“The European Football Championship could cause people sitting outside and inside to mix in case of different hours,” she said, adding that “the government does not want to take that risk.”
Additionally, people will also be allowed to physically go to work one day a week again from 9 June, confirmed Crevits. As of July, teleworking rules may be further relaxed.
“It is a necessity for people who have been working from home for months, or even a year, that they can now go to work one day a week again,” she said. “It does require a great deal of responsibility from employers and employees.”
“The efforts we have all made mean that we have all lived very cautiously in recent months,” said Federal Health Minister Frank Vandenbroucke. “The good results now are due to the vaccination campaign, but also to that caution.”
“The ten recommendations that the Prime Minister made just now are actually another call to continue that caution,” he added. “With more freedom comes greater personal responsibility.”
“We must also protect this freedom. We must protect it against the import of viruses from other countries. That is why we still want to be strict with regard to travellers entering our country,” Vandenbroucke said, referring to the conditions applying for children from 12 years old.
“Some neighbouring countries will also impose these requirements for children from 6 years old,” he said. “These children will not have been vaccinated, and neither will a number of other people, and it would be unfair to make it difficult for these people.”
“Therefore, we are proposing that children aged 6 to 17, and adults, will have two free PCR tests available from 1 July until the end of September,” Vandenbroucke said. “We are trying to be economical, so two tests for adults only if they have not yet received an invitation to get vaccinated.”
“In concrete terms: if you have not yet received a date for your second dose – or for your only dose of Johnson & Johnson – you are entitled to free two PCR tests,” Vandenbroucke said. “The offer will remain valid for three weeks after you have received a date. It will be an easy system, with a code.”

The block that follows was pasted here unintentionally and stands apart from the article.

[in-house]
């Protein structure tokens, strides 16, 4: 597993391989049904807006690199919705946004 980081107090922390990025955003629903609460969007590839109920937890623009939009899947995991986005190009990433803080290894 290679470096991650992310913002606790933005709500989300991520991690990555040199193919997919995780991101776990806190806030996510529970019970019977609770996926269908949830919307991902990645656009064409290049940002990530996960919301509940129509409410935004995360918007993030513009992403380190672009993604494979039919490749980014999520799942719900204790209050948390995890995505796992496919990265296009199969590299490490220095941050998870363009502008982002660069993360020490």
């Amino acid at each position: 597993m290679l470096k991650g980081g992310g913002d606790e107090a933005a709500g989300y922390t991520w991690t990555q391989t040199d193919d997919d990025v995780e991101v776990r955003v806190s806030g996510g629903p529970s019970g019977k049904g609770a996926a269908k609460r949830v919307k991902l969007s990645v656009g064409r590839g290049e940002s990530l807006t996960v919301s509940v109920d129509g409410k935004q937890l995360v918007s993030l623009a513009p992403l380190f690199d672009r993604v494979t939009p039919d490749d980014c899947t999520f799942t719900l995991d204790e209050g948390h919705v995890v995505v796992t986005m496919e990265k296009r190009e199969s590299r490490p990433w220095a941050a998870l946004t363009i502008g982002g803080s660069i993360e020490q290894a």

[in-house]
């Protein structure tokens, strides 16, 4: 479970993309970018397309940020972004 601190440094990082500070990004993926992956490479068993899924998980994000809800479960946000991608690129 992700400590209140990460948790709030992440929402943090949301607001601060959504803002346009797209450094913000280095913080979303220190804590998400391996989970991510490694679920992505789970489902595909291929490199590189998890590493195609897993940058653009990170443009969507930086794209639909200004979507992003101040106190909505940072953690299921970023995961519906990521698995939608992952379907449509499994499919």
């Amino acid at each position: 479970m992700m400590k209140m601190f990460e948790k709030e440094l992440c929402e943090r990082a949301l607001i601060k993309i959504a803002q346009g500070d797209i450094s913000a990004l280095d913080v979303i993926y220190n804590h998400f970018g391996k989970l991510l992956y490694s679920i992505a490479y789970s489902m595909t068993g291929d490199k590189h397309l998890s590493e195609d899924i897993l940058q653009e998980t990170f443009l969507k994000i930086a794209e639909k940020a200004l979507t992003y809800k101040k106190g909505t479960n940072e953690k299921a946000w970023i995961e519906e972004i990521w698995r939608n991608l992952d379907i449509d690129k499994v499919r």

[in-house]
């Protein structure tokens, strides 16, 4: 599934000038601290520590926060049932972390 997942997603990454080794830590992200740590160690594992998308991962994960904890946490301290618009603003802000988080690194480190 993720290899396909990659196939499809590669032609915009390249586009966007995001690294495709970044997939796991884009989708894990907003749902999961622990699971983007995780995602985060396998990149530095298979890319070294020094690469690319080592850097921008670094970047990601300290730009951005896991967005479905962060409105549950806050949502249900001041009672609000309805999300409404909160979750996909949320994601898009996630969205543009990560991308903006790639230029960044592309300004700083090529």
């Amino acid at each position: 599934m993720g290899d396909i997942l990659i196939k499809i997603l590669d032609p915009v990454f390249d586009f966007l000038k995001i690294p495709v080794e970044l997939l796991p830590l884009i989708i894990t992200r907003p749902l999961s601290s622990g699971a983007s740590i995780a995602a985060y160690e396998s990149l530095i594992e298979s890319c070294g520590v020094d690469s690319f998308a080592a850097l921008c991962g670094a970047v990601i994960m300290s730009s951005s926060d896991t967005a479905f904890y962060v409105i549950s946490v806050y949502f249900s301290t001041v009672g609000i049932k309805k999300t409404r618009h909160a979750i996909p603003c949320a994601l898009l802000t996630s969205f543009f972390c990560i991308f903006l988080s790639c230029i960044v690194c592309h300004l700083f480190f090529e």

From 13 August, mass events in the open air, like Pukkelpop, can take place with 75,000 visitors again, he specified. Attendees have to present a Covid Safety Ticket (showing that they have been fully vaccinated at least two weeks previously), or a negative Covid-19 test before entry. Offering rapid antigen tests on-site could also be a possibility.
The next Consultative Committee meeting will be held on Friday 11 June, when the next stages of the “Summer Plan” from July will be fleshed out.
Consultative Committee will announce Belgium’s latest measures from 6:15 PM
Friday, 04 June 2021
Credit: screengrab/cabinet of Prime Minister Alexander De Croo
The Consultative Committee will announce the latest changes to Belgium’s coronavirus fighting measures during a press conference from 6:15 PM, according to the cabinet of Prime Minister Alexander De Croo.
The ministers met on Friday from 2:00 PM, to evaluate the current rules and discuss the upcoming relaxations from 9 June.
The press conference – available online – is expected to focus on regulations for Belgian and European travellers, as well as on the first stage of the “summer plan” going into force. The broadcast will be available here:
More Consultative Committee News:
Don’t do abroad what you wouldn’t do in Belgium, warns Van Gucht
Travellers coming (back) from a red zone must be fully vaccinated: reports